3  11.833867 0.272352  -0.065526 0.144837
``````

## 3. Imperative Programming

Like most scripting languages (e.g., Python, JavaScript) and various strongly-typed, compiled languages (e.g., C++, C, Java), DolphinDB supports imperative programming, which means script can be executed sentence by sentence. DolphinDB currently supports 18 types of statements, including the most commonly used assignment statements, branch statements (e.g., 'if..else') and loop statements (e.g., 'for', 'do..while'). For more details, please refer to User Manual Chapter 5.

DolphinDB supports single and multiple assignment:

``````x = 1 2 3
y = 4 5
y += 2
x, y = y, x //swap the value of x and y
x, y =1 2 3, 4 5
``````

DolphinDB supports loop statements, including 'for' loop and 'do..while' loop. The iterator of a 'for' loop can be a range (not including the upper bound), an array, a matrix or a table.

``````//loop from 1 to 100 to compute the cumulative sum:

s = 0
for(x in 1:101) s += x
print s
``````
``````//loop over an array to compute the sum of all the elements in the array:

s = 0;
for(x in 1 3 5 9 15) s += x
print s
``````
``````//loop over a matrix to compute the average of each column and then print them:

m = matrix(1 2 3, 4 5 6, 7 8 9)
for(c in m) print c.max()
``````
``````//loop over a table "product" to compute the sales of each product:

t= table(["TV set", "Phone", "PC"] as productId, 1200 600 800 as price, 10 20 7 as qty)
for(row in t) print row.productId + ": " + row.price * row.qty
``````

DolphinDB supports branch statement 'if..else' as in other programming languages.

``````if(condition){
<true statements>
}
else{
<false statements>
}
``````

With large amounts of data, control statements (e.g., 'for', 'if..else') are very inefficient. We recommend using vector programming, functional programming and SQL programmming to process large amounts of data.

## 4. Functional Programming

DolphinDB supports functional programming including: (1) pure function; (2) user defined function (udf); (3) lambda function; (4) higher order function; (5) partial application; (6) closure. For more details, please refer to User Manual Chapter 7.

### 4.1 User Defined Function & Lambda Function

A user-defined function can be created with or without function name (usually lamdba function). DolphinDB is different from Python in that only function parameters and local variables can be referred inside a function. This greatly improves the software quality with slight reduction in the flexibility of syntactic sugar.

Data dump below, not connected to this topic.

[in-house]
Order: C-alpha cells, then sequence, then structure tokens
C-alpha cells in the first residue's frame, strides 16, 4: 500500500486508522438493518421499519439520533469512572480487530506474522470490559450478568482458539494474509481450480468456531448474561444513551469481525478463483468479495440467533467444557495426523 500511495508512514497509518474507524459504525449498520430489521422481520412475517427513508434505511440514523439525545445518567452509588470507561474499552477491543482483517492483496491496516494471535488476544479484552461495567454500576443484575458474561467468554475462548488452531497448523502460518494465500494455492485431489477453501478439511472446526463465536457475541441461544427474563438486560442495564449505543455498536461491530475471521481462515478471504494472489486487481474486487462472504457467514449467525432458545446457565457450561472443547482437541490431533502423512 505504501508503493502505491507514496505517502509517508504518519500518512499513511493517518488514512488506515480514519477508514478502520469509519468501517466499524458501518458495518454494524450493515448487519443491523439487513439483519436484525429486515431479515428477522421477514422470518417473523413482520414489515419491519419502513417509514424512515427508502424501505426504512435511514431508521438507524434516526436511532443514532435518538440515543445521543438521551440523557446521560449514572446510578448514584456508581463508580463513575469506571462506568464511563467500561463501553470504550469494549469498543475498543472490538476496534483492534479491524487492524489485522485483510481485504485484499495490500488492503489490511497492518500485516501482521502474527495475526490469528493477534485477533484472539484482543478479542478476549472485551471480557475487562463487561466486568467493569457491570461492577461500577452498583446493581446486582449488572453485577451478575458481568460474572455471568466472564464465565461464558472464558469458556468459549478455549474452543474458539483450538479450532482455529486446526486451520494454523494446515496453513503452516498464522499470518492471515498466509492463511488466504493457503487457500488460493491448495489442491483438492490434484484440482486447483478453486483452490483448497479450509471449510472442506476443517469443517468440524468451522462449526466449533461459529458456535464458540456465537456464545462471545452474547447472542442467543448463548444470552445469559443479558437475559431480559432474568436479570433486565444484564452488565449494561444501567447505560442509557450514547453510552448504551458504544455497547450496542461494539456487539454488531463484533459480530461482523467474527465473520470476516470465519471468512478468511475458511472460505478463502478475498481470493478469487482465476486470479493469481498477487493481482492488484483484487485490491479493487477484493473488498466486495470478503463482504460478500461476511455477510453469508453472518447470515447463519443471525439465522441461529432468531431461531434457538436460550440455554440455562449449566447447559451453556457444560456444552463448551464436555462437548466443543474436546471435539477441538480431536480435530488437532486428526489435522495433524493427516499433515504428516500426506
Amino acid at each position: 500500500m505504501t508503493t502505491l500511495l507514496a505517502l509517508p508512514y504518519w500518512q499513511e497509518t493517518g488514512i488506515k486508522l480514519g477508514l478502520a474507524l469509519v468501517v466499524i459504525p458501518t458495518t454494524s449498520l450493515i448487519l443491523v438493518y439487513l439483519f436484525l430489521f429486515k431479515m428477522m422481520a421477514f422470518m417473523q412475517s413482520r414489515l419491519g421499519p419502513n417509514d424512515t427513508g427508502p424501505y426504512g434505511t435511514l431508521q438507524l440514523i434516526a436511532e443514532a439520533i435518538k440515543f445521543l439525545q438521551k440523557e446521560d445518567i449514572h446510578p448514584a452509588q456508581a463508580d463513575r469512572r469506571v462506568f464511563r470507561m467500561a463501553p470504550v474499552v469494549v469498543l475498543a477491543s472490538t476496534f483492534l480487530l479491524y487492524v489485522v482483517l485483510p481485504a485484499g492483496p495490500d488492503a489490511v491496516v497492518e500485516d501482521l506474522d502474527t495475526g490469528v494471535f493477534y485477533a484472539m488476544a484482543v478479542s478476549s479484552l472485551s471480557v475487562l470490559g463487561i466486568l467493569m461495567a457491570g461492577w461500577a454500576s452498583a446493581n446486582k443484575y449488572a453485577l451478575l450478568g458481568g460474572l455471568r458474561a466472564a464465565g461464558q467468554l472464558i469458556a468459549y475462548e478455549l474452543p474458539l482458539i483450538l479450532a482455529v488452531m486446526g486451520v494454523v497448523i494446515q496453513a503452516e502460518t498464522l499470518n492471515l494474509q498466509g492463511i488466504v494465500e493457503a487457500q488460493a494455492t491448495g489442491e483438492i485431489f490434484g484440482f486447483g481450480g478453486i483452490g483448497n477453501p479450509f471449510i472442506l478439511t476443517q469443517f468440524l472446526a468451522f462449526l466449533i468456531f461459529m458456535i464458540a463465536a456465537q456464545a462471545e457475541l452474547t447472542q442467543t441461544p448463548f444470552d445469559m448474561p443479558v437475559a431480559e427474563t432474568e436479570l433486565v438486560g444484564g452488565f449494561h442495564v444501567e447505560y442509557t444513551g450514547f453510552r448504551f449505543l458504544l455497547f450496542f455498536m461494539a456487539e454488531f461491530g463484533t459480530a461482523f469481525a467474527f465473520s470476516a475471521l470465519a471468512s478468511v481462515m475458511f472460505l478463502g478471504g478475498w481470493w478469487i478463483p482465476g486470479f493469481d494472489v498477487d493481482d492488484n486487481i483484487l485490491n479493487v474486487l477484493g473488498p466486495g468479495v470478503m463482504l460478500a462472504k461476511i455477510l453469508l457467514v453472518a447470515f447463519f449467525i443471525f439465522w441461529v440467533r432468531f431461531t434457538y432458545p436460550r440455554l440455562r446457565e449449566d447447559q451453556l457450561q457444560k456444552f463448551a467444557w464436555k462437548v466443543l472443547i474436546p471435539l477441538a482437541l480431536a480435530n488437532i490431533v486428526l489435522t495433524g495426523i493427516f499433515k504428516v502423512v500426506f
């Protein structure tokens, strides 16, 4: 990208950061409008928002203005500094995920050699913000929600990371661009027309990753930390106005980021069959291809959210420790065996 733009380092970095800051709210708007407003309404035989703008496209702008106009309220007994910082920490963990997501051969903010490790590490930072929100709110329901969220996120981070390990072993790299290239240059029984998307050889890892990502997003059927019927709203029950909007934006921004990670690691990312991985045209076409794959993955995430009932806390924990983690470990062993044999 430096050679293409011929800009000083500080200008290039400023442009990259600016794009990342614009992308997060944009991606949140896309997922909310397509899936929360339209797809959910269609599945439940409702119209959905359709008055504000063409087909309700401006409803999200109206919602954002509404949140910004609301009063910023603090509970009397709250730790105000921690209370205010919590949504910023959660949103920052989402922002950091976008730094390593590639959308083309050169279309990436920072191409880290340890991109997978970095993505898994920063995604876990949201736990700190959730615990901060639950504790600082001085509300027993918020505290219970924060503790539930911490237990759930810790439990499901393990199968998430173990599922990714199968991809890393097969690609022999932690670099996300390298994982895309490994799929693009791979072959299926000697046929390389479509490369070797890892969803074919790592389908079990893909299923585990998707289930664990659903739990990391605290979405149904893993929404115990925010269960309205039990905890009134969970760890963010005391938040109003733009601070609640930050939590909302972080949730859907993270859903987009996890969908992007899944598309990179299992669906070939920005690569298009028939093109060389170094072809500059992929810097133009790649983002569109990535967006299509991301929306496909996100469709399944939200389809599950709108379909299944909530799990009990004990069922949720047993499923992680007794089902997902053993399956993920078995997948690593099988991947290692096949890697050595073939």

``````//define a function to return weekdays
def getWorkDays(dates){
return dates[def(x):weekday(x) between 1:5]
}

getWorkDays(2018.07.01 2018.08.01 2018.09.01 2018.10.01)

[2018.08.01, 2018.10.01]
``````

In the example above, we defined a lambda function getWorkDays(). The function accepts an array of dates and returns weekdays.

### 4.2 Higher Order Function

In this section we focus on higher-order functions and partial applications. A higher-order function accepts another function as a parameter. In DolphinDB, higher-order functions are mainly used as template functions. Usually the first parameter is another function. For example, object A has m elements and object B has n elements. To calculate pairwise correlation of the elements in A and B, we need to use function `corr` on all possible pairs of elements in A and elements in B, and arrange the results in an m*n matrix. In DolphinDB, the aforementioned steps can be simplified with a high-order function `cross`: cross(corr, A, B). DolphinDB provides many such template functions including `all`, `any`, `each`, `loop`, `eachLeft`, `eachRight`, `eachPre`, `eachPost`, `accumulate`, `reduce`, `groupby`, `contextby`, `pivot`, `cross`, `moving`, `rolling`, etc.

In the following example, we use 3 higher-order functions to calculate the pairwise correlation with tick-level stock data.

``````//simulate 100 million data points

n=10000000
syms = rand(`FB`GOOG`MSFT`AMZN`IBM, n)
time = 09:30:00.000 + rand(21600000, n)
price = 500.0 + rand(500.0, n)

//generate a pivot table with `pivot` function
priceMatrix = pivot(avg, price, time.minute(), syms)

//generate stock return per minute for each stock (each column of the matrix) with functions `each` and `ratios`
retMatrix = each(ratios, priceMatrix) - 1

//compute pairwise correlation with funtions `cross` and `corr`
corrMatrix = cross(corr, retMatrix, retMatrix)

AMZN      FB        GOOG      IBM       MSFT
--------- --------- --------- --------- ---------